I couldn’t help but take notice yesterday of Ethelbert Miller’s comment on his E-Notes. African Americans and Islam is a topic threaded through E-Notes along with baseball stats, articles and books to read, shout outs from and to literary friends, poetic post-its etc.

My head is spinning a bit on this one — the subject of encounters — particularly after the shooting of two military recruiters at a Little Rock, Arkansas Army Career Center: one was killed, the other wounded. The suspect in custody, Abdulhakim Mujahid Muhammad — a 23-year-old Little Rock resident formerly known as Carlos Bledsoe, is reported as being charged with first-degree murder and 16 counts of engaging in a terrorist act. Muhammad is described as a convert to Islam.

Ethelbert’s post raises some interesting thoughts on the matter of African Americans and Islam – and there’s sure to be more questions coming down the pike. First encounters of the religious kind can be mind-blowing experiences for better or for worse. Seems everyone’s looking for some kind of “spirit armor” to go into battle with the material world and their personal demons.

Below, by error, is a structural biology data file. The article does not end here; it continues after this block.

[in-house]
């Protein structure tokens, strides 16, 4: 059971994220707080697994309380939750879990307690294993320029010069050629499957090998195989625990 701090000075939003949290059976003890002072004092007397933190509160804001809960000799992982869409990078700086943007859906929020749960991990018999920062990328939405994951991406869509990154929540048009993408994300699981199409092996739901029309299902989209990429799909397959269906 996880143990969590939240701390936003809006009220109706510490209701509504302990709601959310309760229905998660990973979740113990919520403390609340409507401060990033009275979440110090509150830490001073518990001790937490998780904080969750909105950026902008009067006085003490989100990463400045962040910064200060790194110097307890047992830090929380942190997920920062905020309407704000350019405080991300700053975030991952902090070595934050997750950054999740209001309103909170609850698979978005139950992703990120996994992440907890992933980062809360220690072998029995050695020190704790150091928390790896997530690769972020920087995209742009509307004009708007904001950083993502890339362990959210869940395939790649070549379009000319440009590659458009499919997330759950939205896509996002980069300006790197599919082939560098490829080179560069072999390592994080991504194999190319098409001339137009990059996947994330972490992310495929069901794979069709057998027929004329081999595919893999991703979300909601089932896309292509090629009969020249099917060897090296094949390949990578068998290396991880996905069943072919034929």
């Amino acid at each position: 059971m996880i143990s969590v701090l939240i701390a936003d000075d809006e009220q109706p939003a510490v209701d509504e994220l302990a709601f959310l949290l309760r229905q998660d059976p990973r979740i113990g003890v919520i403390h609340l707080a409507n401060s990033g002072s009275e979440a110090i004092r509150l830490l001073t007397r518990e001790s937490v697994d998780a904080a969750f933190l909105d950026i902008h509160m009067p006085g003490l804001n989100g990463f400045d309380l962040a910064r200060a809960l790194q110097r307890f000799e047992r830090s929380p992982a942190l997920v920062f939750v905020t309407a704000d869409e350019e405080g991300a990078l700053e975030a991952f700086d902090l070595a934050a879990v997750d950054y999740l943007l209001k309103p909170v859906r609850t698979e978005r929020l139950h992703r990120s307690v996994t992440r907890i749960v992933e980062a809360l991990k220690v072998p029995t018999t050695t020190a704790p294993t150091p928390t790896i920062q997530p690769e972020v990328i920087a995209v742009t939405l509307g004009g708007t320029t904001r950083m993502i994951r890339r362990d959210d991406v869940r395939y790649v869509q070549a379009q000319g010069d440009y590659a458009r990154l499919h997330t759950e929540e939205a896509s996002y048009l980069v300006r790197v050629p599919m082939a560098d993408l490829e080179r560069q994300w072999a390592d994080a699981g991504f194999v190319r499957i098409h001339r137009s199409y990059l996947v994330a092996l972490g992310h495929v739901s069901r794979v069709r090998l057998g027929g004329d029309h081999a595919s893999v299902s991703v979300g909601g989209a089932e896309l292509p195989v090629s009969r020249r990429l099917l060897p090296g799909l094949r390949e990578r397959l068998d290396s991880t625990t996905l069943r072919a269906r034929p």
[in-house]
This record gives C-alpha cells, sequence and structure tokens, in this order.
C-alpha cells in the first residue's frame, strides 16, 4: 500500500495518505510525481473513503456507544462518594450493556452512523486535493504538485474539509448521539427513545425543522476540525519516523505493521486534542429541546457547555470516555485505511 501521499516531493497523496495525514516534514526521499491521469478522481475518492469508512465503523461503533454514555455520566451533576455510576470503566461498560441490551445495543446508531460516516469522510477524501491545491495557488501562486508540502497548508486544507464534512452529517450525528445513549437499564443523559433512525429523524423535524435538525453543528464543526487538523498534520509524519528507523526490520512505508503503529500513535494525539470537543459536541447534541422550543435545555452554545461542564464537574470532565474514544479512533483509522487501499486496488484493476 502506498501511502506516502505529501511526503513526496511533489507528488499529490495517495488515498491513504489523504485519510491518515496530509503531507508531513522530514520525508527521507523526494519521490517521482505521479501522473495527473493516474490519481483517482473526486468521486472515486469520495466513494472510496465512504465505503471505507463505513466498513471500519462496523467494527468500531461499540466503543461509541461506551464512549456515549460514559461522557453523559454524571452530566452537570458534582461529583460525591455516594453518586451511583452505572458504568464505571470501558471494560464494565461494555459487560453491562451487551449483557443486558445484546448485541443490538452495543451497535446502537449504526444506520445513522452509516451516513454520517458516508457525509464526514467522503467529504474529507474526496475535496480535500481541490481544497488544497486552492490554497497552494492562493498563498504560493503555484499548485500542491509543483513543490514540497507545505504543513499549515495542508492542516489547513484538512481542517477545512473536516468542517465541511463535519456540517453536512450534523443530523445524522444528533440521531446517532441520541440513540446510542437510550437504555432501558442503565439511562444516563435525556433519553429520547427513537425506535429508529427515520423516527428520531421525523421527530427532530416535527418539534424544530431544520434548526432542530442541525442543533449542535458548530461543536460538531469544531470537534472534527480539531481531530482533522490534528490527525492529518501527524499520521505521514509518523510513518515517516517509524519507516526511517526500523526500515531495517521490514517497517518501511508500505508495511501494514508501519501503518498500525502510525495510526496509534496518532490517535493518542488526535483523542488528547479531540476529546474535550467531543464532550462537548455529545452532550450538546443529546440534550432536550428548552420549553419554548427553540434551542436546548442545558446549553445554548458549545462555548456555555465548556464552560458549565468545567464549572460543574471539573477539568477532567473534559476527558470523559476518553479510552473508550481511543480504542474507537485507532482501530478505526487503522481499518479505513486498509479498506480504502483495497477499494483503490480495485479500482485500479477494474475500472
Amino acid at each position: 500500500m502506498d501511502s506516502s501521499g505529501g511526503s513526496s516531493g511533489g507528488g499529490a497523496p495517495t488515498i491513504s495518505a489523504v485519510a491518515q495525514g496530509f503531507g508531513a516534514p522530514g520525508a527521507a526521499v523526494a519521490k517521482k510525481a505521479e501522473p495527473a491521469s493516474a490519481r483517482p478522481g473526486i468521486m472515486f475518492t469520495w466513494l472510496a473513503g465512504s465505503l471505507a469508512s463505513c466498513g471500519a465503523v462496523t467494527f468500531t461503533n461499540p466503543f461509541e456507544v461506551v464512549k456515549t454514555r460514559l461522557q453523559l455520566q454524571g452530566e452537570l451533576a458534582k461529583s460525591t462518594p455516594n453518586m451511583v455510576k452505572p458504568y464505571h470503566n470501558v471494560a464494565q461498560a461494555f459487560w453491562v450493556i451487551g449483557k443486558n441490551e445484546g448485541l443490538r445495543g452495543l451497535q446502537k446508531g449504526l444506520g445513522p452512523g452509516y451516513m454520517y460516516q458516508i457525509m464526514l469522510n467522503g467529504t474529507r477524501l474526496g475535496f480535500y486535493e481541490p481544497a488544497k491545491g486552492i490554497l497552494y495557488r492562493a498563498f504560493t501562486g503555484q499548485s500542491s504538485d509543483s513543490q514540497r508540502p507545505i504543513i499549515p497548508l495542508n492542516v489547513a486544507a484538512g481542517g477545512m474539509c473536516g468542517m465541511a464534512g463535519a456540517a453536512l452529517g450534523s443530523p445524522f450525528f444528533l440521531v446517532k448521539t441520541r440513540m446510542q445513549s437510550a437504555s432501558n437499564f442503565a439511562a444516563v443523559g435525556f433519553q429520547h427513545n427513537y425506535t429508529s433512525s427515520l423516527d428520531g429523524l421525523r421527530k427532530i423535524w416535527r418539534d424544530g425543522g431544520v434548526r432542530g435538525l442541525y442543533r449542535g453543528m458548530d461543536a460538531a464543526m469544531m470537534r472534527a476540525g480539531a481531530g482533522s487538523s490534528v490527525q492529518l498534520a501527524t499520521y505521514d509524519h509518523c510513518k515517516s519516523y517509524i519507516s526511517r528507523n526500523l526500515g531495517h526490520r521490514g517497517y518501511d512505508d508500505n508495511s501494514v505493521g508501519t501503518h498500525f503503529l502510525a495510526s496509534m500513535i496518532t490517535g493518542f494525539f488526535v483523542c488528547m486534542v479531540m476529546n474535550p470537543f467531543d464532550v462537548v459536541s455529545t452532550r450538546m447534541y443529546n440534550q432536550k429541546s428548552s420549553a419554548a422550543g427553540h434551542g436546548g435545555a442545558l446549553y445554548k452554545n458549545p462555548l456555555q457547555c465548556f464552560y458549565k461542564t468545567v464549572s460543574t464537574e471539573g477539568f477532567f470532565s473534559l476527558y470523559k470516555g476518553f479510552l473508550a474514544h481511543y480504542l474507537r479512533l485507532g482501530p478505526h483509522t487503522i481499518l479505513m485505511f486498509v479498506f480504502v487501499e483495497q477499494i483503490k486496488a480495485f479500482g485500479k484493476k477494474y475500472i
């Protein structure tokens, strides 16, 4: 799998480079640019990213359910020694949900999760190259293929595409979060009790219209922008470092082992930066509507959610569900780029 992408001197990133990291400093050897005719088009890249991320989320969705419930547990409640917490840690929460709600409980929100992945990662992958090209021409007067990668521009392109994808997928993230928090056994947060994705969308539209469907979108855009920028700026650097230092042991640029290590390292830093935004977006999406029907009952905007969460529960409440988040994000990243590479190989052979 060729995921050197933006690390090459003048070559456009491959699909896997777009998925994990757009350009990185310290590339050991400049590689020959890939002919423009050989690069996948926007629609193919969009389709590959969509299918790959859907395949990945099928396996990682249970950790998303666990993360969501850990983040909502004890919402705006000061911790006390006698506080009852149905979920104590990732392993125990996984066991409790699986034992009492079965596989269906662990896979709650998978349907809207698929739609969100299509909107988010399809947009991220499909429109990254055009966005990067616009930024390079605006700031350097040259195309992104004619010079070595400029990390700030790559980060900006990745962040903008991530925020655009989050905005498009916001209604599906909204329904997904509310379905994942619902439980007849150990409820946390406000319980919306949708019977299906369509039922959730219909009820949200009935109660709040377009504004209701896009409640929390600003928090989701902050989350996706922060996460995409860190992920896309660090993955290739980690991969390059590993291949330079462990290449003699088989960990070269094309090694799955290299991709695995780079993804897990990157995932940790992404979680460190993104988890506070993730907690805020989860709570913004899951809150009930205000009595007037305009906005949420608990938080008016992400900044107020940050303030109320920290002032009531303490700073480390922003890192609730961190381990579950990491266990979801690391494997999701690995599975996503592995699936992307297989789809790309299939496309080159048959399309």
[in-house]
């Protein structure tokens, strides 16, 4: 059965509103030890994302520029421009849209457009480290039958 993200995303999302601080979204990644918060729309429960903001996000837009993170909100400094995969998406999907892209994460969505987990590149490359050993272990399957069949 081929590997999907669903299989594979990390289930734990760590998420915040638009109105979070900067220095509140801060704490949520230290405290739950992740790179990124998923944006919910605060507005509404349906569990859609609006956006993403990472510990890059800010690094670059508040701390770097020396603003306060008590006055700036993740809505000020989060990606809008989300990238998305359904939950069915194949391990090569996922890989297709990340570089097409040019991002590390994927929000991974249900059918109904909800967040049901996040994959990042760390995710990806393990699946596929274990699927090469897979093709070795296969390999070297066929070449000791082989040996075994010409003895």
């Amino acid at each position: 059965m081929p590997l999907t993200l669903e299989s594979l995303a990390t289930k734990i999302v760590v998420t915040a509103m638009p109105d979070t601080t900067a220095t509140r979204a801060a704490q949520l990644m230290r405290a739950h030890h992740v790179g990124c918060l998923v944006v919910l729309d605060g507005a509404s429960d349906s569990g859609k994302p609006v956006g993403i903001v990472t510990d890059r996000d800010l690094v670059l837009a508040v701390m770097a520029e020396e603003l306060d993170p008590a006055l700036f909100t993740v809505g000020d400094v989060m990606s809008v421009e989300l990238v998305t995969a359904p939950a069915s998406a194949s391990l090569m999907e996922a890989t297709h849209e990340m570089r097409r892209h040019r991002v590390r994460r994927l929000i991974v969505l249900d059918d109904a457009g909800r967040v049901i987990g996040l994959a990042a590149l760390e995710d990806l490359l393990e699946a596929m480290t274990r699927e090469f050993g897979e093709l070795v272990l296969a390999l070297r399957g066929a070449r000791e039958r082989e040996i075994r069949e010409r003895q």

June 1, 2009

With the recent shooting at the Army Navy Career Center in Arkansas, look for more attention to be given to African Americans and Islam. Anybody going from Harlem to Yemen these days is going to be watched. I’m certain African Americans departing from prisons with prayer rugs are going to increase some one’s data base too. Islam is a worldwide religion. The last time I looked gravity was operating inside the black community too. You will know how serious things are becoming when you find a group of African Americans calling for the end of jazz as well as pork. Who would ever want to ban A LOVE SUPREME? Talk to the Big Buddha in Afghanistan.

Black women walking behind their men again? What year is this? What year do you want it to be? I have no problems with prayers five times a day. I just worry about what people are praying for. One God or just one way of looking at the world? Where is the Jihad for love? How do we struggle to find the goodness in our hearts? Any faith that encourages someone to harm another -is the wrong faith for this world. Don’t just change your name, change the world. Make it a better place. IMAGINE.